There are countless tips on real estate investing available and this is by no means intended as a comprehensive list. While every investment has its own intricacies and problems that need to be worked out, there are some very basic aspects that are common to most investment properties. Understanding those aspects and asking questions about them can help you determine whether a particular real estate investment opportunity is for you.

Anything Can Change
Building in the capacity for change in your investment is not only good real estate advice, but good life advice. Aspects of an investment can change at any given time and building in a little cushion in your profit projections for that change will most likely give you a better outlook on the possible outcome of your investment.

This is especially true for something like the tax climate of your investment as changes in tax laws happen regularly. If the tax situation surrounding your investment is the only thing you like about it, it is probably not a sound investment. Solid investments can withstand changes in the tax code, so never rely solely on the stability of tax codes, you will be sorely disappointed.

Do What You Know
It is tempting to get involved in real estate investment opportunities outside of your comfort zone. Maybe the terms look good or the area is nice, but your lack of expertise in the field will ultimately hurt you over the course of the investment. If you are well versed in multi-family homes, do your best to uncover the best investment opportunities in that field. If your bag is fixer-uppers, stick with that. Success is difficult to replicate so if you have a knack for something, exploit that knack.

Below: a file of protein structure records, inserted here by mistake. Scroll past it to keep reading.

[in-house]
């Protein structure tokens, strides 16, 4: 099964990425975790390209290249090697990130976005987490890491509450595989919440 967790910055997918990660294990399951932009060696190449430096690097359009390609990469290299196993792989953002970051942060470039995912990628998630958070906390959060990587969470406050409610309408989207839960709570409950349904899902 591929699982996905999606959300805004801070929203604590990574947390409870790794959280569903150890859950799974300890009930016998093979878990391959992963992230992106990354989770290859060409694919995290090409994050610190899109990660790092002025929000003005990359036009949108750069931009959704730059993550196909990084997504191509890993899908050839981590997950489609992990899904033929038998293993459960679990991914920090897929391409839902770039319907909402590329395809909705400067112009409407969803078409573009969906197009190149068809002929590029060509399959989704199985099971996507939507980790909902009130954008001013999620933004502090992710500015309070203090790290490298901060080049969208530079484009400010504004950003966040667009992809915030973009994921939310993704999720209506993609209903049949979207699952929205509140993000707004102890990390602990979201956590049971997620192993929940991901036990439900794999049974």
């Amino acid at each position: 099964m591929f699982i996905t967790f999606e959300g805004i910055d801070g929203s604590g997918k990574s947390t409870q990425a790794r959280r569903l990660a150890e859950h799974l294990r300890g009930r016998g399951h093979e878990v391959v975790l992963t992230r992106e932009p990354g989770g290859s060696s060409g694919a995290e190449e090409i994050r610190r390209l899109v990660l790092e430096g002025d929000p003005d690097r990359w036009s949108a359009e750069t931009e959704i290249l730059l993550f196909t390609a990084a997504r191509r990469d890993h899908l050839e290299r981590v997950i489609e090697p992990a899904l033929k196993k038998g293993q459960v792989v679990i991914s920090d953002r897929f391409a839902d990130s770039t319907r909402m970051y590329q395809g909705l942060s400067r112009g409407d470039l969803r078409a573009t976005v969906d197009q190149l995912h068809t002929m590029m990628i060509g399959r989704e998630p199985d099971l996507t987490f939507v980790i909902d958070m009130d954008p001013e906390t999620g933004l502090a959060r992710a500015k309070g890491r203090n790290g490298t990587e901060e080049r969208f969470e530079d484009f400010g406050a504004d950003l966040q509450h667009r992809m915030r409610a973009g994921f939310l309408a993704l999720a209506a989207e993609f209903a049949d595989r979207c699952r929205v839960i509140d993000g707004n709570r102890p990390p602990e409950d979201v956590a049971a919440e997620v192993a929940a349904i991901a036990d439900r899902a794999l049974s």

Compare, Compare, Compare
As any real estate agent will tell you, valuations for a new home put on the market are a direct reflection of other sale prices of similar properties in that area. Your potential investment is the same way. If you are going to rely on rents to make back the money spent on the investment, compare the rents your prospective investment property takes in against similar properties in the area. Are they too high? If so, that may indicate future trouble filling the building at those prices, which then cuts into your profit forecast.

If you are getting involved in a fixer-upper, compare what you think the home will be like in the future to homes that have sold that look similar to that now. Doing so will help you estimate your eventual sale price and the amount of money you should invest to net a decent return.

Hammer Down True Expenses
Just as you want to examine what your incoming cash flow will be on any real estate investment opportunity, you want to investigate your outgoing cash flow as well. What are the key costs involved in running the property? What are the taxes on the property? How much does it cost you when part of your multi-family property is vacant? Sometimes properties can look great when you examine the rent payments coming in but then lose their luster when you look at the cost of running the facility. You need to investigate both sides of the story to get an accurate view of the financial future of your investment.

Know The Building
In real estate investing, surprises are usually costly. Not only should you do a full walk through of the prospective investment yourself, you should also look in to hiring an independent, professional inspector as well. Uncovering problems with the foundation, roof or furnace early can either save you from making a poor investment or give you ammunition to negotiate a lower price.

Not all real estate investments are the same and you will likely run in to a unique problem on every property you pursue. However, by sticking to the tips here, you can give yourself a great foundation from which to operate. Above all, pursue information on the property as vigorously as possible to eliminate the possibility of regretting your investment later.